Automated tiering or dynamic tiering does help with the situation, but it’s not really a substitute for manual data classification. What are some of the most common challenges people run into when classifying their data for storage tiering?

Nadkarni: Matching classifications to storage tiers is often a big challenge because for one thing, many times when people talk about storage tiering, the attributes of storage tiering, whether you take performance, capacity or provisioning methods and such . . . don’t often match the business value of the applications themselves [or] the data they store. For example, you may have an application that’s not really mission critical and you may want to keep it on tier 3 or tier 4 storage. But that lower cost storage tier may not perform as well as the higher cost storage tiers, and just because this application isn't mission critical doesn’t mean it's low performance; it could have very high-performance requirements. So that’s a mismatch.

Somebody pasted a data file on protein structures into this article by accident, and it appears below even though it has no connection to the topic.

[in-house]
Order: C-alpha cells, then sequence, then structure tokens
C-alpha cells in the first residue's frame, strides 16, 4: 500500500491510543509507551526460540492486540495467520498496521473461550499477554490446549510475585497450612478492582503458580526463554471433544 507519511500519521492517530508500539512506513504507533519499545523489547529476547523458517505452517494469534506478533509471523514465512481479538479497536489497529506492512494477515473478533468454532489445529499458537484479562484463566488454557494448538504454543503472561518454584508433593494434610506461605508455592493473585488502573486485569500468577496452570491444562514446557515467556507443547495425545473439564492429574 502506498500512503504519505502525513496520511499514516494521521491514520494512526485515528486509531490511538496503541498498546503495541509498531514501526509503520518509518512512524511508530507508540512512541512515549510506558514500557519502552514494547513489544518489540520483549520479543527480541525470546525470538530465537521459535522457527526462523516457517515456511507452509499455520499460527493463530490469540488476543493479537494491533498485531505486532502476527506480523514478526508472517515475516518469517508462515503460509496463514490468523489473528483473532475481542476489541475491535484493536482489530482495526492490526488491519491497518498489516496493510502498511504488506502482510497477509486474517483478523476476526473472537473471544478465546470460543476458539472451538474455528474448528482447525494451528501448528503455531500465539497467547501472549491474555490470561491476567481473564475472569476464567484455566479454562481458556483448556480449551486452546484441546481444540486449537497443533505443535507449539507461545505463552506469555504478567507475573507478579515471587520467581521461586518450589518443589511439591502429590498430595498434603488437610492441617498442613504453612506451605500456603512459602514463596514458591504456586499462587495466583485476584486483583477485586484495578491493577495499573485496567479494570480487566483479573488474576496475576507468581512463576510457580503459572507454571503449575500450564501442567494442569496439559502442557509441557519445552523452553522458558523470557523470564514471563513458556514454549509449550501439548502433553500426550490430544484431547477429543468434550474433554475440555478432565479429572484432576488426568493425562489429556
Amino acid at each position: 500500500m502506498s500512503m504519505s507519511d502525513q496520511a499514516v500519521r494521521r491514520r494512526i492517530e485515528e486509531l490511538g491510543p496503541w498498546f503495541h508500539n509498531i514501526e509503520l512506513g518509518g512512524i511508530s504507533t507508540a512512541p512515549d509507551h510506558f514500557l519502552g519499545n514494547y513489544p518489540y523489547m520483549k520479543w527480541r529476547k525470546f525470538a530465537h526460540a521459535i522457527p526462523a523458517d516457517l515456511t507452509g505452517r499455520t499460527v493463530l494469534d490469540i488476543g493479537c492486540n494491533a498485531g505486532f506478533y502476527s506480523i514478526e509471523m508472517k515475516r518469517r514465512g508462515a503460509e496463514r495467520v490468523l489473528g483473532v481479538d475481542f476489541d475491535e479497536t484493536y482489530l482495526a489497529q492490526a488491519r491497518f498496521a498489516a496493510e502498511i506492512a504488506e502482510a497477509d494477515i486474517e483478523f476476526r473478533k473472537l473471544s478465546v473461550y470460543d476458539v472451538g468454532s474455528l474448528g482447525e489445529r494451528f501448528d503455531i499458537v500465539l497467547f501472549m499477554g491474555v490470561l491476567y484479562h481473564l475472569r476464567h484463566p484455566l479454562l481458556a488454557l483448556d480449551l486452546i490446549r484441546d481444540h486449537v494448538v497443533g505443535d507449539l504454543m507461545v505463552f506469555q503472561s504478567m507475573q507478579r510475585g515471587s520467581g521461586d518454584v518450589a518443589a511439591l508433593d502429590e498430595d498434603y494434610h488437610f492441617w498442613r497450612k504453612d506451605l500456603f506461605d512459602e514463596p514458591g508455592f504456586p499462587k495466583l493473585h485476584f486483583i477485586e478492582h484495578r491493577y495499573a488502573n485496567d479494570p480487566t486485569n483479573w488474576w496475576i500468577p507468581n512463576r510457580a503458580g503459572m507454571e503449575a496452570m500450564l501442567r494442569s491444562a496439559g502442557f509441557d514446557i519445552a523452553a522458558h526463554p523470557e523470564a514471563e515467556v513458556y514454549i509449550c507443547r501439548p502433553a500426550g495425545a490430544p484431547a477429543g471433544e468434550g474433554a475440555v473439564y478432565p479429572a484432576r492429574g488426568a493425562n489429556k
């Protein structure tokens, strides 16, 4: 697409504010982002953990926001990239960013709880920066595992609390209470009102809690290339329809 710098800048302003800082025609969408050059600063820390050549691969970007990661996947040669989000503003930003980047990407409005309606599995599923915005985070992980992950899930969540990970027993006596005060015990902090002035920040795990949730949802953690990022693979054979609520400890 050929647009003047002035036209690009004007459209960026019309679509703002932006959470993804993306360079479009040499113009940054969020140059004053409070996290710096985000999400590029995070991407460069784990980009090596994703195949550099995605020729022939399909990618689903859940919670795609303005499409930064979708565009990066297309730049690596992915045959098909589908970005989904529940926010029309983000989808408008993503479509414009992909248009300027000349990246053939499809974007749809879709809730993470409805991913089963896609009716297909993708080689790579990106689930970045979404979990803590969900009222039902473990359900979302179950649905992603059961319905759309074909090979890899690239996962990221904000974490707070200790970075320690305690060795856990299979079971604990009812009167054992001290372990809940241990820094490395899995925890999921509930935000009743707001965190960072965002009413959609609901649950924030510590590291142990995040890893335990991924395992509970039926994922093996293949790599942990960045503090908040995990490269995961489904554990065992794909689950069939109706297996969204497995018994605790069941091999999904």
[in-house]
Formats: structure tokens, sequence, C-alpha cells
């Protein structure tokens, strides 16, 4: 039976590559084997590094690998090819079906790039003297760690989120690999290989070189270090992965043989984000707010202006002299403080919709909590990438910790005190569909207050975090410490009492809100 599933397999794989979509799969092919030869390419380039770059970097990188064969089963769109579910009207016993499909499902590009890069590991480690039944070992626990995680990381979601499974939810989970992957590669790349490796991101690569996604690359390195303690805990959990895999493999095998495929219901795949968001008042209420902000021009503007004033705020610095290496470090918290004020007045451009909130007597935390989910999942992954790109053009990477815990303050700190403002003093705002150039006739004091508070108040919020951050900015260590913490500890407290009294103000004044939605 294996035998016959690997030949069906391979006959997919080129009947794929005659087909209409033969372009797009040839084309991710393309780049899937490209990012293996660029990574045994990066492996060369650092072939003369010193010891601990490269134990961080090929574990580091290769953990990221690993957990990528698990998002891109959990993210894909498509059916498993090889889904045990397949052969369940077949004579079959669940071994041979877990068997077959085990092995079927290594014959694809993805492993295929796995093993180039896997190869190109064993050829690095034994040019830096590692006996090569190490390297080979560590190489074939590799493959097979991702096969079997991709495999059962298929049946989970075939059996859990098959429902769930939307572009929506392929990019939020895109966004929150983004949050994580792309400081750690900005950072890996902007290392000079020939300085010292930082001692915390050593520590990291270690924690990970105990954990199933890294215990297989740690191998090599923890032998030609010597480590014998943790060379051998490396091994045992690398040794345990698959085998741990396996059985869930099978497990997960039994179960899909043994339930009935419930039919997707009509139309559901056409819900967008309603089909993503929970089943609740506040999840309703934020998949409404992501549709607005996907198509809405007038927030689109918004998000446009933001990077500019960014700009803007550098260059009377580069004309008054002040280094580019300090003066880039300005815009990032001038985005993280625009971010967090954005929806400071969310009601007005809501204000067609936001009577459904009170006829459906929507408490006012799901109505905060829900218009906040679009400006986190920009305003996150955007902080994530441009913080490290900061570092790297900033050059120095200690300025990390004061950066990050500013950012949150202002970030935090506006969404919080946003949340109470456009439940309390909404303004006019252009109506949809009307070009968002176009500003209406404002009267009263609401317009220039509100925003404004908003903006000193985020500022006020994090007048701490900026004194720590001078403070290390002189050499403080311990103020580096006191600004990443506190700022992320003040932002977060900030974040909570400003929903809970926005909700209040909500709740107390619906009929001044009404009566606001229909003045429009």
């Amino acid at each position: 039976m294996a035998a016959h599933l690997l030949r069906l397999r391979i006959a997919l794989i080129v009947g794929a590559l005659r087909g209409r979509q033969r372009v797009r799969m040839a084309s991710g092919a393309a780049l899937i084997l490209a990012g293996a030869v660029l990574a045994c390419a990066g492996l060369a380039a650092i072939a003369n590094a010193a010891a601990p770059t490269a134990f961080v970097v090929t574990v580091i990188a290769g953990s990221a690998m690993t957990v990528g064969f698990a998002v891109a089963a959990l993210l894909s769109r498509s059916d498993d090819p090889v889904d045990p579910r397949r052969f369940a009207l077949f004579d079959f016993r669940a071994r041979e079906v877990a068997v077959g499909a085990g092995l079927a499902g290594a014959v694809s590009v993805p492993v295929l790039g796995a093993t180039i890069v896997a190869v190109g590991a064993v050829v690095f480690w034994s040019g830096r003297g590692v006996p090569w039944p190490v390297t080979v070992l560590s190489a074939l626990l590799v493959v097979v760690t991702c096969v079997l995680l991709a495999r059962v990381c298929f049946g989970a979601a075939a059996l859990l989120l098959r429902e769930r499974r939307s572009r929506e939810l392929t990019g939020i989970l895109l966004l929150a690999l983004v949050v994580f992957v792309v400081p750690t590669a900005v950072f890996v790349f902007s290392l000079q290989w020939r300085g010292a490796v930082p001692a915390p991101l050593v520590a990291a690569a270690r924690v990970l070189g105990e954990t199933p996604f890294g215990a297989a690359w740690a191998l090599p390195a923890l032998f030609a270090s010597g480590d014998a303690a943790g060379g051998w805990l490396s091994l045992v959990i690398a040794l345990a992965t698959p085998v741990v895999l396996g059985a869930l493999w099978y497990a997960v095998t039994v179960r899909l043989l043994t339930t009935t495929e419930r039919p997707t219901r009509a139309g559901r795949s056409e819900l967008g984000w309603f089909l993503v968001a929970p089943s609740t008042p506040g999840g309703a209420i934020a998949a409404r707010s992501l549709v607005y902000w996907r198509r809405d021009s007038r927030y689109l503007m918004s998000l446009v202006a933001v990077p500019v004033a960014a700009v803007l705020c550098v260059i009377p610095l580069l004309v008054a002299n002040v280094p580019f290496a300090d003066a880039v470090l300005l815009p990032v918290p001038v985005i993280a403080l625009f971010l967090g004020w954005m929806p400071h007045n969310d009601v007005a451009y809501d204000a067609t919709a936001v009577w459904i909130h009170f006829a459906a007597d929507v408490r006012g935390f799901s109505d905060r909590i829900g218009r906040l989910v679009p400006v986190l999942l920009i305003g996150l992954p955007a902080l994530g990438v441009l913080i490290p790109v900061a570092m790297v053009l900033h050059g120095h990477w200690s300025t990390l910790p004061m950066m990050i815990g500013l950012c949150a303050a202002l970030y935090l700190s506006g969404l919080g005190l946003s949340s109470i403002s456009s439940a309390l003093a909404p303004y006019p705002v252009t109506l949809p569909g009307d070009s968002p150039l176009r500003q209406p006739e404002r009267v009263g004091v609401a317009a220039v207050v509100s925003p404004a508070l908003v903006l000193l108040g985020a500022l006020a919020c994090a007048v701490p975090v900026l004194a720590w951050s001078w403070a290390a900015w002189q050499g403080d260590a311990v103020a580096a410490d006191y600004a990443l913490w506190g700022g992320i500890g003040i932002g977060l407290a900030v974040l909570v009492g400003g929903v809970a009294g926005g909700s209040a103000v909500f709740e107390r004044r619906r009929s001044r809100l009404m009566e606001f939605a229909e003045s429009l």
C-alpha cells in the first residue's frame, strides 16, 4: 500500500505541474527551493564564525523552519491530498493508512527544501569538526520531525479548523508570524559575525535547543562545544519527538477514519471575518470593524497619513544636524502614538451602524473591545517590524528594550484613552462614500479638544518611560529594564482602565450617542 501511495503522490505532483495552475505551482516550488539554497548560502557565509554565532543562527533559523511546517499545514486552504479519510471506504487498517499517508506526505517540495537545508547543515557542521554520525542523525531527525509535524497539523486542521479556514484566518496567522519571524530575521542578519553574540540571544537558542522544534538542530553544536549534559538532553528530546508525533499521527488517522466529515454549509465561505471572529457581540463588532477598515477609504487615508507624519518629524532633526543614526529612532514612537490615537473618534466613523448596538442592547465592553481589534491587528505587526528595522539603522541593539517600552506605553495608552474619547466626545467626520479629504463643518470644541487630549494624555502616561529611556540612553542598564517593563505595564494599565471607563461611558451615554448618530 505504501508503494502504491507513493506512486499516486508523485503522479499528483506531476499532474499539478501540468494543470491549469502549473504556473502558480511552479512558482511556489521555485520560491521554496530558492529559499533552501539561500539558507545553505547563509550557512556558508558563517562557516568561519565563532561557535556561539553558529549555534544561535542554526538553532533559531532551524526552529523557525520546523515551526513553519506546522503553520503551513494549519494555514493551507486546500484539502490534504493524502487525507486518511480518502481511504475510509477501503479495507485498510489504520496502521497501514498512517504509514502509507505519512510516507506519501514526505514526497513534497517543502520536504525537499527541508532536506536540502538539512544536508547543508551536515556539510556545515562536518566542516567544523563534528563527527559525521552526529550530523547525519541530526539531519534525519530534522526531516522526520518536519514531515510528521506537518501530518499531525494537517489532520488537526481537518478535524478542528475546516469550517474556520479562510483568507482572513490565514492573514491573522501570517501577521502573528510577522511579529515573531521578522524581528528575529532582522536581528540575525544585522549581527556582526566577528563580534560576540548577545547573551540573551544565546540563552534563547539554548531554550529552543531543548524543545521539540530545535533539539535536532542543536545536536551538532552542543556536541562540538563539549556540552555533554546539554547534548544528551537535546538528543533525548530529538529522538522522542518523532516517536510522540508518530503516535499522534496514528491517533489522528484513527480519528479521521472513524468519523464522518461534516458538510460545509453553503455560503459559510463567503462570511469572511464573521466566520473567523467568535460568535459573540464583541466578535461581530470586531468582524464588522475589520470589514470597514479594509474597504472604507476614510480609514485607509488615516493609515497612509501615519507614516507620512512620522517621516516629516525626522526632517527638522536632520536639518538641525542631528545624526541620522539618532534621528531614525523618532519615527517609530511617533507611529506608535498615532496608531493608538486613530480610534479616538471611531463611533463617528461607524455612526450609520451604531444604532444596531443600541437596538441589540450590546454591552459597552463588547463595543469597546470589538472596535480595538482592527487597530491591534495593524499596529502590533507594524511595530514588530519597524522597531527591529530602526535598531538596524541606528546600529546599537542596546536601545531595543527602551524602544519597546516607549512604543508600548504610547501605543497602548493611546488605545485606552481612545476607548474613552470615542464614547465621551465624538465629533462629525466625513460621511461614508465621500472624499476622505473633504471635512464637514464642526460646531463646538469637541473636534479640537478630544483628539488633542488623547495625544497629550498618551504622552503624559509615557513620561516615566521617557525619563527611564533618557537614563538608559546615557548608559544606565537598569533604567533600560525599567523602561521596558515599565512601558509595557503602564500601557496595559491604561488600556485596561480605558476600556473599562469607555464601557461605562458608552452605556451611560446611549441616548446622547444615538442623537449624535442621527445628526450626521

You can deploy solutions that provide this burst capacity in terms of performance. Dynamic tiering or solid-state drive [SSD]-based caching mechanisms . . . allow you to temporarily assign a higher cost tier to an application as it needs it and then move it down as necessary. The most common challenge is just the fact that your applications need to be promoted and demoted as needed.

Another challenge that people run into is 'Who do you ask?' Every business is going to want to have their applications sitting on the most expensive tier or the most high-performance tier. So [you must determine] who makes that decision and what kind of rationale is used to put these applications under their appropriate buckets. What role does ILM play in storage tiering?